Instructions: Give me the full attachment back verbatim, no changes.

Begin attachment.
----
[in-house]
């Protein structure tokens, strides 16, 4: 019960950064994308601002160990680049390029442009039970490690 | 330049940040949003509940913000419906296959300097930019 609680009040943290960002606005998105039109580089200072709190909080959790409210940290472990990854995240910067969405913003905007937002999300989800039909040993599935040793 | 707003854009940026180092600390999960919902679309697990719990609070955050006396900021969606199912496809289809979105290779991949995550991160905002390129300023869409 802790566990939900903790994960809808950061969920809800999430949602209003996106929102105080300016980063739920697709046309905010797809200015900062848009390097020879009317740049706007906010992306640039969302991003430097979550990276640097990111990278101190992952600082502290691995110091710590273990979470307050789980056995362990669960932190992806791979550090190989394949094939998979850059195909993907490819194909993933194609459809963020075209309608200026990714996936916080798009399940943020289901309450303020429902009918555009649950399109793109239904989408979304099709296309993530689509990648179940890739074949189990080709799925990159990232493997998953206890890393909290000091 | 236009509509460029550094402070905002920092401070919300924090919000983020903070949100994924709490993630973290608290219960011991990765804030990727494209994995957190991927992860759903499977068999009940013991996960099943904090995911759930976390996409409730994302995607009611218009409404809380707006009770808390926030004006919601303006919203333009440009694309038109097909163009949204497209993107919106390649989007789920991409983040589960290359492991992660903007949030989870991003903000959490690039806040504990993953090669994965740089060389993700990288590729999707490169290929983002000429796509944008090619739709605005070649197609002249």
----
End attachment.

[in-house]
């Protein structure tokens, strides 16, 4: 019960950064994308601002160990680049390029442009039970490690 | 330049940040949003509940913000419906296959300097930019 609680009040943290960002606005998105039109580089200072709190909080959790409210940290472990990854995240910067969405913003905007937002999300989800039909040993599935040793 | 707003854009940026180092600390999960919902679309697990719990609070955050006396900021969606199912496809289809979105290779991949995550991160905002390129300023869409 802790566990939900903790994960809808950061969920809800999430949602209003996106929102105080300016980063739920697709046309905010797809200015900062848009390097020879009317740049706007906010992306640039969302991003430097979550990276640097990111990278101190992952600082502290691995110091710590273990979470307050789980056995362990669960932190992806791979550090190989394949094939998979850059195909993907490819194909993933194609459809963020075209309608200026990714996936916080798009399940943020289901309450303020429902009918555009649950399109793109239904989408979304099709296309993530689509990648179940890739074949189990080709799925990159990232493997998953206890890393909290000091 | 236009509509460029550094402070905002920092401070919300924090919000983020903070949100994924709490993630973290608290219960011991990765804030990727494209994995957190991927992860759903499977068999009940013991996960099943904090995911759930976390996409409730994302995607009611218009409404809380707006009770808390926030004006919601303006919203333009440009694309038109097909163009949204497209993107919106390649989007789920991409983040589960290359492991992660903007949030989870991003903000959490690039806040504990993953090669994965740089060389993700990288590729999707490169290929983002000429796509944008090619739709605005070649197609002249």